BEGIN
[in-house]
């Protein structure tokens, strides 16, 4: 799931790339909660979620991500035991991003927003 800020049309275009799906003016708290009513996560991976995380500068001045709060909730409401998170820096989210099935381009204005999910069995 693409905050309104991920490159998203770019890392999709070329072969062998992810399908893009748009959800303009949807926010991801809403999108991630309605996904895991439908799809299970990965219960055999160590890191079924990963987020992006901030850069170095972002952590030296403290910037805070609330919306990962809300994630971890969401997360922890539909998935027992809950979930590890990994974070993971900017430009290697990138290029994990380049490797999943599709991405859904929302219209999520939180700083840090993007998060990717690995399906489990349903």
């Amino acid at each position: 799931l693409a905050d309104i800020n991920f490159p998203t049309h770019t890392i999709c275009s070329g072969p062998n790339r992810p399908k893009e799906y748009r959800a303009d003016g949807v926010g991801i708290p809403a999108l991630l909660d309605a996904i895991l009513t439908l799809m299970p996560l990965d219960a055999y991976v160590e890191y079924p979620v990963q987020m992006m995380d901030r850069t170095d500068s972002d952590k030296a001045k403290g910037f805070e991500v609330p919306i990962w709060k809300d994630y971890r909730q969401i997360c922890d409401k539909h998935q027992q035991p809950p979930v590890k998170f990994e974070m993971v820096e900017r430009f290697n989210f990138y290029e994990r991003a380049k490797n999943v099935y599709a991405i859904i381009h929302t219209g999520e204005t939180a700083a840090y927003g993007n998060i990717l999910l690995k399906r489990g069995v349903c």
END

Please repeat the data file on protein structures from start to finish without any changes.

[in-house]
């Protein structure tokens, strides 16, 4: 799931790339909660979620991500035991991003927003 800020049309275009799906003016708290009513996560991976995380500068001045709060909730409401998170820096989210099935381009204005999910069995 693409905050309104991920490159998203770019890392999709070329072969062998992810399908893009748009959800303009949807926010991801809403999108991630309605996904895991439908799809299970990965219960055999160590890191079924990963987020992006901030850069170095972002952590030296403290910037805070609330919306990962809300994630971890969401997360922890539909998935027992809950979930590890990994974070993971900017430009290697990138290029994990380049490797999943599709991405859904929302219209999520939180700083840090993007998060990717690995399906489990349903």
């Amino acid at each position: 799931l693409a905050d309104i800020n991920f490159p998203t049309h770019t890392i999709c275009s070329g072969p062998n790339r992810p399908k893009e799906y748009r959800a303009d003016g949807v926010g991801i708290p809403a999108l991630l909660d309605a996904i895991l009513t439908l799809m299970p996560l990965d219960a055999y991976v160590e890191y079924p979620v990963q987020m992006m995380d901030r850069t170095d500068s972002d952590k030296a001045k403290g910037f805070e991500v609330p919306i990962w709060k809300d994630y971890r909730q969401i997360c922890d409401k539909h998935q027992q035991p809950p979930v590890k998170f990994e974070m993971v820096e900017r430009f290697n989210f990138y290029e994990r991003a380049k490797n999943v099935y599709a991405i859904i381009h929302t219209g999520e204005t939180a700083a840090y927003g993007n998060i990717l999910l690995k399906r489990g069995v349903c």